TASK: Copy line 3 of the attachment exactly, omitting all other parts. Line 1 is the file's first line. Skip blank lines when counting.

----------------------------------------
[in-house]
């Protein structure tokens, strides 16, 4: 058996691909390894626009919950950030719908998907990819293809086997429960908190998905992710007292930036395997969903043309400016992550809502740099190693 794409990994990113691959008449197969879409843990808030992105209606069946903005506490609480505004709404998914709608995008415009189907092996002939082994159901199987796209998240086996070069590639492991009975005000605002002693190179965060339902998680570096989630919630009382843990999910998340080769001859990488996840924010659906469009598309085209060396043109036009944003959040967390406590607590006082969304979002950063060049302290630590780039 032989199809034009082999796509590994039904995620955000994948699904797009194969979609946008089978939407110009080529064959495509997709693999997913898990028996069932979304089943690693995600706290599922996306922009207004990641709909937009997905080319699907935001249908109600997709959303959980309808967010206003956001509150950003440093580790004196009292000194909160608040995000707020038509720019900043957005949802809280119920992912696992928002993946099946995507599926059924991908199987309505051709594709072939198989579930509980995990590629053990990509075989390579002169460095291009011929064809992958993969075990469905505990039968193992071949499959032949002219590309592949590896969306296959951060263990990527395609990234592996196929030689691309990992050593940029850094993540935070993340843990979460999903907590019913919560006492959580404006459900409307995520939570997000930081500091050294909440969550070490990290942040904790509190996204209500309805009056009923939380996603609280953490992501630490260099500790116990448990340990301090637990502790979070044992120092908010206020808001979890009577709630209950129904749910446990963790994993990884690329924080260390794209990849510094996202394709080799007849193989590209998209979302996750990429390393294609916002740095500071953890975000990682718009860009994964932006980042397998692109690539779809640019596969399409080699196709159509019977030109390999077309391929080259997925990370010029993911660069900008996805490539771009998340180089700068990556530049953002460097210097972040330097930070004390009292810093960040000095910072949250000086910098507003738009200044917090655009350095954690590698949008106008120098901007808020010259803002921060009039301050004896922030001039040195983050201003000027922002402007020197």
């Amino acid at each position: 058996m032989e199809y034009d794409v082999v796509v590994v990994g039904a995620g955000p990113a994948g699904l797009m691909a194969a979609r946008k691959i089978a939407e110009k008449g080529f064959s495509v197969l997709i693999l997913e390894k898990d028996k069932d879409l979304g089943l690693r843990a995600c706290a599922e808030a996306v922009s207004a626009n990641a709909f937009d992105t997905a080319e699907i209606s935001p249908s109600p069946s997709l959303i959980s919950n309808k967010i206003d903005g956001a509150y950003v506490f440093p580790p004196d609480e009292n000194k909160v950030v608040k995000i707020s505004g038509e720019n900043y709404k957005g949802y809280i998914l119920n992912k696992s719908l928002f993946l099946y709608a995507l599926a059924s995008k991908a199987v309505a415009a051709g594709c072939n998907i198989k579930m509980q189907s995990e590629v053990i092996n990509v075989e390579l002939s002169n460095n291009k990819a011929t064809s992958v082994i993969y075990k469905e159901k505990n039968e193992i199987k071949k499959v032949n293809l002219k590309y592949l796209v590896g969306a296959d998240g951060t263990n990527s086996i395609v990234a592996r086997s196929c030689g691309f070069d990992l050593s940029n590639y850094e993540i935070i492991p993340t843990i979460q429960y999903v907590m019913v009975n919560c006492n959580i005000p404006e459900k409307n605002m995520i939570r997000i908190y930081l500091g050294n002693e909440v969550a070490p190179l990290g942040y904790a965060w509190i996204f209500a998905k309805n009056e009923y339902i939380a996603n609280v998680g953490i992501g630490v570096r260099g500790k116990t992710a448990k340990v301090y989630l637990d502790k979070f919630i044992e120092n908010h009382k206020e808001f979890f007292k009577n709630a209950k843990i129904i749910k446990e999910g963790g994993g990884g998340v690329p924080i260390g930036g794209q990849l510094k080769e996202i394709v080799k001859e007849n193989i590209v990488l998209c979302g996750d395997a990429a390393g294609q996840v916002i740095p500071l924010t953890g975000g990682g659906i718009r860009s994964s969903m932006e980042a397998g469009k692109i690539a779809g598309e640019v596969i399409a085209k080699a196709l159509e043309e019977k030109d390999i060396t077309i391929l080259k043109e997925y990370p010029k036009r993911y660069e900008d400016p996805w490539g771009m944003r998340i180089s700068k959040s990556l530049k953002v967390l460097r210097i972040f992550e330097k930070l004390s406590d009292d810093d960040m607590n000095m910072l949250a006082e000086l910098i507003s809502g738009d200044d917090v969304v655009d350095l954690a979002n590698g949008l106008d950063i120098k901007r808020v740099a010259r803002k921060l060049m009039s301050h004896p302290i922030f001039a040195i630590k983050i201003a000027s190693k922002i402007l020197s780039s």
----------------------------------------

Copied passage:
């Amino acid at each position: 058996m032989e199809y034009d794409v082999v796509v590994v990994g039904a995620g955000p990113a994948g699904l797009m691909a194969a979609r946008k691959i089978a939407e110009k008449g080529f064959s495509v197969l997709i693999l997913e390894k898990d028996k069932d879409l979304g089943l690693r843990a995600c706290a599922e808030a996306v922009s207004a626009n990641a709909f937009d992105t997905a080319e699907i209606s935001p249908s109600p069946s997709l959303i959980s919950n309808k967010i206003d903005g956001a509150y950003v506490f440093p580790p004196d609480e009292n000194k909160v950030v608040k995000i707020s505004g038509e720019n900043y709404k957005g949802y809280i998914l119920n992912k696992s719908l928002f993946l099946y709608a995507l599926a059924s995008k991908a199987v309505a415009a051709g594709c072939n998907i198989k579930m509980q189907s995990e590629v053990i092996n990509v075989e390579l002939s002169n460095n291009k990819a011929t064809s992958v082994i993969y075990k469905e159901k505990n039968e193992i199987k071949k499959v032949n293809l002219k590309y592949l796209v590896g969306a296959d998240g951060t263990n990527s086996i395609v990234a592996r086997s196929c030689g691309f070069d990992l050593s940029n590639y850094e993540i935070i492991p993340t843990i979460q429960y999903v907590m019913v009975n919560c006492n959580i005000p404006e459900k409307n605002m995520i939570r997000i908190y930081l500091g050294n002693e909440v969550a070490p190179l990290g942040y904790a965060w509190i996204f209500a998905k309805n009056e009923y339902i939380a996603n609280v998680g953490i992501g630490v570096r260099g500790k116990t992710a448990k340990v301090y989630l637990d502790k979070f919630i044992e120092n908010h009382k206020e808001f979890f007292k009577n709630a209950k843990i129904i749910k446990e999910g963790g994993g990884g998340v690329p924080i260390g930036g794209q990849l510094k080769e996202i394709v080799k001859e007849n193989i590209v990488l998209c979302g996750d395997a990429a390393g294609q996840v916002i740095p500071l924010t953890g975000g990682g659906i718009r860009s994964s969903m932006e980042a397998g469009k692109i690539a779809g598309e640019v596969i399409a085209k080699a196709l159509e043309e019977k030109d390999i060396t077309i391929l080259k043109e997925y990370p010029k036009r993911y660069e900008d400016p996805w490539g771009m944003r998340i180089s700068k959040s990556l530049k953002v967390l460097r210097i972040f992550e330097k930070l004390s406590d009292d810093d960040m607590n000095m910072l949250a006082e000086l910098i507003s809502g738009d200044d917090v969304v655009d350095l954690a979002n590698g949008l106008d950063i120098k901007r808020v740099a010259r803002k921060l060049m009039s301050h004896p302290i922030f001039a040195i630590k983050i201003a000027s190693k922002i402007l020197s780039s």